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S corp net profit end of year

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  • S corp net profit end of year

    Group practice is an S-corp. Partners will receive a distribution at the end of the year with enough in the business account to cover practice expenses for one month (~$1 million). The practice has grown during the year so that figure has increased as more docs are on the payroll.

    If the bank account at the beginning of 2020 was $500k and at the end of 2020 is $1 million is that extra $500k considered "profit"? I want to leave enough in the practice bank account so I don't stress if there is a revenue shortfall.

  • #2
    That is a lot of $. Hire a great cpa and advisor.

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    • #3
      it’s not about what’s in the bank

      S Corp profit (or loss) is about the numbers on the Corp tax return. 2020 Income minus deductible expenses.

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      • #4
        The practice bank account change can “somewhat” mirror profits (since you’re cash basis, right?), but becomes further away from reality the larger the practice is. There’s a lot going on and this is the wrong place to be getting these answers. I mean, glad you’re here, but free advice, even from professionals, who do not know the practice’s accounting inside-out can be very, very expensive.
        Working to protect good doctors from bad advisors. Fox & Co CPAs, Fox & Co Wealth Mgmt. 270-247-6087

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        • #5
          Originally posted by jfoxcpacfp View Post
          The practice bank account change can “somewhat” mirror profits (since you’re cash basis, right?), but becomes further away from reality the larger the practice is. There’s a lot going on and this is the wrong place to be getting these answers. I mean, glad you’re here, but free advice, even from professionals, who do not know the practice’s accounting inside-out can be very, very expensive.
          Fair enough. I sent the group CPA a quick email on the subject. I'm so used to looking up things myself and then asking forums if I can't figure out the answer.

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          • #6
            End of year cash in an S-Corp has a relation to profits, but there are a bunch of adjustments to be made. Some examples: take off Medicare advance that has to be paid back in 2021. Take off pension contribution for 2020 that remains to be paid in 2021. Take off PPP loan to be forgiven, but take that off of taxable income, then leave it in for calculating distributions. There are more items like these, but they are unique to each practice structure or business structure.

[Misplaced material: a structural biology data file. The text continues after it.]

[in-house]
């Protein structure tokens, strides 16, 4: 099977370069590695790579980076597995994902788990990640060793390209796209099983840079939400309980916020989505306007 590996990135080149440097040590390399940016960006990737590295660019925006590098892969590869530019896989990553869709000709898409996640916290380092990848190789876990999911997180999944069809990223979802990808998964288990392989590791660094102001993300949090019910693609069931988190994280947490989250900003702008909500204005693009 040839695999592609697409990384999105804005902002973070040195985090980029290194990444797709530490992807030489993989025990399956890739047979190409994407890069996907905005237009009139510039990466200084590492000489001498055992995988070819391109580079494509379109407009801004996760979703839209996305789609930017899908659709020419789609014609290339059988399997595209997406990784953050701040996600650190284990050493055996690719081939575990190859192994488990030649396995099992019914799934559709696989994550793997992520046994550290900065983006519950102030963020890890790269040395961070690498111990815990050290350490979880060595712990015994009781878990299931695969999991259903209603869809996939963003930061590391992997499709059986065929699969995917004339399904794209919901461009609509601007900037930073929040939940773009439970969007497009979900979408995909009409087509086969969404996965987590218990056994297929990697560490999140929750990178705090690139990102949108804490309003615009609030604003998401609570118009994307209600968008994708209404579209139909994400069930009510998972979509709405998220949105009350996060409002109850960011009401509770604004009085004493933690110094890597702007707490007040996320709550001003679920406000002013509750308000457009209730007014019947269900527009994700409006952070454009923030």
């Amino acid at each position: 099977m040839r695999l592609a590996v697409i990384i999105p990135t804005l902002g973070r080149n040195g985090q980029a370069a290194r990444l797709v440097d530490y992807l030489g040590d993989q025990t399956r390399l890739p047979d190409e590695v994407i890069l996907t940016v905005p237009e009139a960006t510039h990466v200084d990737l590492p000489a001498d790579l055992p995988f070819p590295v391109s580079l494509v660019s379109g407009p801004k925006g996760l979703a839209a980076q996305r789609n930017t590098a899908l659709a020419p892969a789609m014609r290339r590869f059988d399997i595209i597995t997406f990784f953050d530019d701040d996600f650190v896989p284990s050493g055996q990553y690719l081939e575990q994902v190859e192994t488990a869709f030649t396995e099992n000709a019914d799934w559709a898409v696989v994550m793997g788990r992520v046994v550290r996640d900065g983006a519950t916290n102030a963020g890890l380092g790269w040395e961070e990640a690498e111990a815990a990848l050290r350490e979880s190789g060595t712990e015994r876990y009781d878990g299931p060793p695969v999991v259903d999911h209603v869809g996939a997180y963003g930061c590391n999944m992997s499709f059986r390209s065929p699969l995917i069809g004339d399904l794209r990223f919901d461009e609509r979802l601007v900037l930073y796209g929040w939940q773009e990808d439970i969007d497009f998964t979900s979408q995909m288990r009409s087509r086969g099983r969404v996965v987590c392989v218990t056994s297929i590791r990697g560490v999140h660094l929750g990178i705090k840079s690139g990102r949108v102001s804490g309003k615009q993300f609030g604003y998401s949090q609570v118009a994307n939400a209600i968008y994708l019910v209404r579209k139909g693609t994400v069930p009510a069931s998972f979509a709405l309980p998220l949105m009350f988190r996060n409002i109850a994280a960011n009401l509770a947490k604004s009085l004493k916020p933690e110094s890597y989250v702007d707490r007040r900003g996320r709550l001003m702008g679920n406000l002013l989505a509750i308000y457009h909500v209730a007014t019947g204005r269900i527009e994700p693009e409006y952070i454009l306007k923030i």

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            • #7
              That's a rough guess. But it's murky. Profit = revenue minus expenses. But you need to account for loans, depreciation, etc, that can have an effect on cash without necessarily affecting profit or vice versa. You could also write the checks for s corp distributions but not cash them for a couple of weeks.

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              • #8
                Originally posted by White.Beard.Doc View Post
                End of year cash in an S-Corp has a relation to profits, but there are a bunch of adjustments to be made. Some examples: take off Medicare advance that has to be paid back in 2021. Take off pension contribution for 2020 that remains to be paid in 2021. Take off PPP loan to be forgiven, but take that off of taxable income, then leave it in for calculating distributions. There are more items like these, but they are unique to each practice structure or business structure.
                The group did get a sizeable advance from Medicare in the spring so I'm confident we don't have a paper profit for 2020.

                We do have a CBP but we usually pay off the amount owed in the same year. We do run 401k profit sharing a year behind.

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                • #9
                  Originally posted by zlandar View Post

                  The group did get a sizeable advance from Medicare in the spring so I'm confident we don't have a paper profit for 2020.
                  at this moment, it seems that CARES act grants are taxable income.

                  Who is determining the amount of your end of year distributions? Is your goal to match distributions to Corp calendar year profit? Or to simply distribute as much as possible, and leave enough in the bank to pay expenses?

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                  • #10
                    Originally posted by jacoavlu View Post
                    Or to simply distribute as much as possible, and leave enough in the bank to pay expenses?
                    That’s the goal.

                    The Medicare advance is a loan isn’t it? CMS has said it intends to collect the amount after a year:

                    https://www.cms.gov/newsroom/press-r...uring-covid-19

                    Group also received a Medicare grant and we counted that as revenue.

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                    • #11
                      Originally posted by zlandar View Post

                      That’s the goal.

                      The Medicare advance is a loan isn’t it? CMS has said it intends to collect the amount after a year:

                      https://www.cms.gov/newsroom/press-r...uring-covid-19

                      Group also received a Medicare grant and we counted that as revenue.
                      sorry, my confusion. Yes Medicare advance is essentially a loan.

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